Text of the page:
said, it certainly did not for diplomatic purposes. On a point of this kind he must be presumed to be correctly informed, and he was bound to state his own opinion. Saxony had most jealously maintained her diplomatic representatives; the French kept a Minister Plenipotentiary at Dresden, and Saxony, in return, sent her Ministers abroad, distinct from those of the North German Confederation. He did not say that there were no blots in our diplomatic system; but, at all events, his hon. Friend (Mr. Rylands) had hit none of them to-night. His right hon. Friend 942 the Member for Tamworth (Sir Henry Bulwer) had, in his very able speech, alluded to the leave of absence to be granted to diplomatists, and, in his opinion, had made out a case for the alteration of the rules on this subject. Lord Clarendon informed him some time ago that the matter was under his consideration, and he hoped some arrangement would be made to bring about the result which his right hon. Friend desired. He would not go into an explanation of all the other items, because the hon. Member had given notice of his intention to bring forward the whole question of our diplomacy next Session; and, considering the length of time the diplomatic profession had existed, he thought it was not too much to ask the Committee to defer until then their decision on so wide and important a subject. This country was wealthy and powerful, and it would not like to be inadequately represented abroad. How often did they hear discontented men say, "The Lord Chancellor gets so much and the Bishop of London gets so much; I know many of my friends who would be glad to take the place of either of them for one-tenth of the salary?" That kind of thing might sound very well with regard to diplomacy, and his hon. Friend might think that a consul at £600 or £800 a year would exercise the functions of an Ambassador satisfactorily. But he (Mr. Otway) did not believe that the people of this country would be of that opinion. They required efficient service, and if they obtained it they would not grudge its proper remuneration. Looking to the wealth and power of England, and to the diplomatic establishments which other countries maintained, he did not think, in regard to many of our Embassies and missions abroad, that the sum paid to our officials was at all an extravagant sum. He hoped his hon. Friend would not now press his Motion for the reduction of £10,000 from that Vote, especially as the whole subject was to be investigated by a Committee in the ensuing Session of Parliament; for he might as well at once inform his hon. Friend that it would not be his duty to oppose the appointment of a Committee next year. He thought his hon. Friend, by his speech of that night, had amply made out a case for inquiry; and therefore, as the entire subject would be investigated next Session, he appealed to 943 his hon. Friend not at the end of July to divide the Committee on a Motion which was after all of no specific character, which struck at no particular or definite abuse, but which sought, by a sort of rule-of-thumb principle, to cut down that Vote by £ 10,000—a proceeding which would produce considerable confusion in the public service. Although it might be unwise to promise too much, he frankly admitted that there were items of expenditure in the diplomatic service which would bear reduction; and he could assure his hon. Friend that it was the earnest desire of the Secretary of State for Foreign Affairs to reduce that branch of expenditure as far as he could do so without impairing the efficiency of the service.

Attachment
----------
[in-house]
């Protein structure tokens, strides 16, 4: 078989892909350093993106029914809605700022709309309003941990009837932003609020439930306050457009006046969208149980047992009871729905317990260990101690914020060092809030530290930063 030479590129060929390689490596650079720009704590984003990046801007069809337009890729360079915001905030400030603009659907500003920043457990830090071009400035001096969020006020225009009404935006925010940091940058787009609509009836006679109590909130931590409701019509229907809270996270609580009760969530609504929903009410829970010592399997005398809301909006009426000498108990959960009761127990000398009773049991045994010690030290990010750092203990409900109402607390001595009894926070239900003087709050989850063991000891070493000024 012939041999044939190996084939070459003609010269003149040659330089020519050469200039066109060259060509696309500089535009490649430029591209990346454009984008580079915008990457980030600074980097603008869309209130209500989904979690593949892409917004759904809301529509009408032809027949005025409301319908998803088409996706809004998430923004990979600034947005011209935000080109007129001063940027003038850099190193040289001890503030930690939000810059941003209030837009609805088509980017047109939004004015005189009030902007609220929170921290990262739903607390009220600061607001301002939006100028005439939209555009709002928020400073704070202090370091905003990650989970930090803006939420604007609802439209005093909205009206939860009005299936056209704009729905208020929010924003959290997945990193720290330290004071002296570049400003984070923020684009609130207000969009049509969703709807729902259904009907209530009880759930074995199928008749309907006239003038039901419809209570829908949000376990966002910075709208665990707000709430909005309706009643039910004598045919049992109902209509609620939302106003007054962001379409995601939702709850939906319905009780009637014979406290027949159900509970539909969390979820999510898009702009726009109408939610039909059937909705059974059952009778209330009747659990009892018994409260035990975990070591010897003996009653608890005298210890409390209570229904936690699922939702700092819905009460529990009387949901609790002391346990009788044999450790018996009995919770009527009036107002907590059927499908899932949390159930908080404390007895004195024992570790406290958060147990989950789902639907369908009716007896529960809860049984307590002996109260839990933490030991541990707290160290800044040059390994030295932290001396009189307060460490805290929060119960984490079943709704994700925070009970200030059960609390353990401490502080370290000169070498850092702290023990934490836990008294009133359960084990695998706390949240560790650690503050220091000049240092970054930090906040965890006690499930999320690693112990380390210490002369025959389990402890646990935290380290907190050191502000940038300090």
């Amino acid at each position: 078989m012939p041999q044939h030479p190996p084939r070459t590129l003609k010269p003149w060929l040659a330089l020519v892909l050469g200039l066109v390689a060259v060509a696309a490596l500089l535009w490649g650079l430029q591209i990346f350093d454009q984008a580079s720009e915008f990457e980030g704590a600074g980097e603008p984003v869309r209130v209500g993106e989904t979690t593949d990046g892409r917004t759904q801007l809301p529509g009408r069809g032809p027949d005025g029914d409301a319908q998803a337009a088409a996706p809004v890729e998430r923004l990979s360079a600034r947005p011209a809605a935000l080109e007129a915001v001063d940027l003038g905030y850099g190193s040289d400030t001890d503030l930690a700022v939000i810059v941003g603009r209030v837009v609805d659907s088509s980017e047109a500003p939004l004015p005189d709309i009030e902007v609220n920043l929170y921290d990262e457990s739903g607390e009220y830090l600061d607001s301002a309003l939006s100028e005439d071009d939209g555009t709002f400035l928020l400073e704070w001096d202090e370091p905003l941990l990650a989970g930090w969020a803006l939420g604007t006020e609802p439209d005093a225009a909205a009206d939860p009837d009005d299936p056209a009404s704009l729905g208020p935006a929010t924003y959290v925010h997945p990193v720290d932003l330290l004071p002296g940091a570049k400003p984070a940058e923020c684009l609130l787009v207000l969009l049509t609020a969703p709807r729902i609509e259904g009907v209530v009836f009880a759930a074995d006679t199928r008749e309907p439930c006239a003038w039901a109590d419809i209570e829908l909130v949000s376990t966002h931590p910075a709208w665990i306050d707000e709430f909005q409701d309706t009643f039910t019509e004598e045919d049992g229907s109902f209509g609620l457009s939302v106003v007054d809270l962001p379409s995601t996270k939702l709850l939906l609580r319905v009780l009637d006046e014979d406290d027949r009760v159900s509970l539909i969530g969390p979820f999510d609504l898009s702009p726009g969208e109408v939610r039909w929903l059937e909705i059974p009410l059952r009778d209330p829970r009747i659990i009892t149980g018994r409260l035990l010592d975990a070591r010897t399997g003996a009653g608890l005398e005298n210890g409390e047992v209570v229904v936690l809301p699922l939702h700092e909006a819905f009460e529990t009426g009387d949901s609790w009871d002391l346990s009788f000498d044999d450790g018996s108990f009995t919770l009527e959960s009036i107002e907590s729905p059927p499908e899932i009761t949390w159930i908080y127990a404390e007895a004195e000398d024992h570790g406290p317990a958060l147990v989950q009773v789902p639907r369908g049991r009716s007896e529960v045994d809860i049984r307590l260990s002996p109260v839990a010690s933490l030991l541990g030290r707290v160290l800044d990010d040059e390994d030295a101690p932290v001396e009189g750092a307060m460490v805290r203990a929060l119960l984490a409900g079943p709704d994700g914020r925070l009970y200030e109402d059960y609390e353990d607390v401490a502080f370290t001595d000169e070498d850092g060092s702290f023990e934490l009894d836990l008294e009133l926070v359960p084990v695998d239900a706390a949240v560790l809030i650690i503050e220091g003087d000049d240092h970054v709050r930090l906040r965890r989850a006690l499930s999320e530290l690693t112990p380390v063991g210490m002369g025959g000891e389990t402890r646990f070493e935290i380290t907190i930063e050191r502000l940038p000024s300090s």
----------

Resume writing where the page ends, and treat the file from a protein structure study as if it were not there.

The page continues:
§ MR. BRISCOE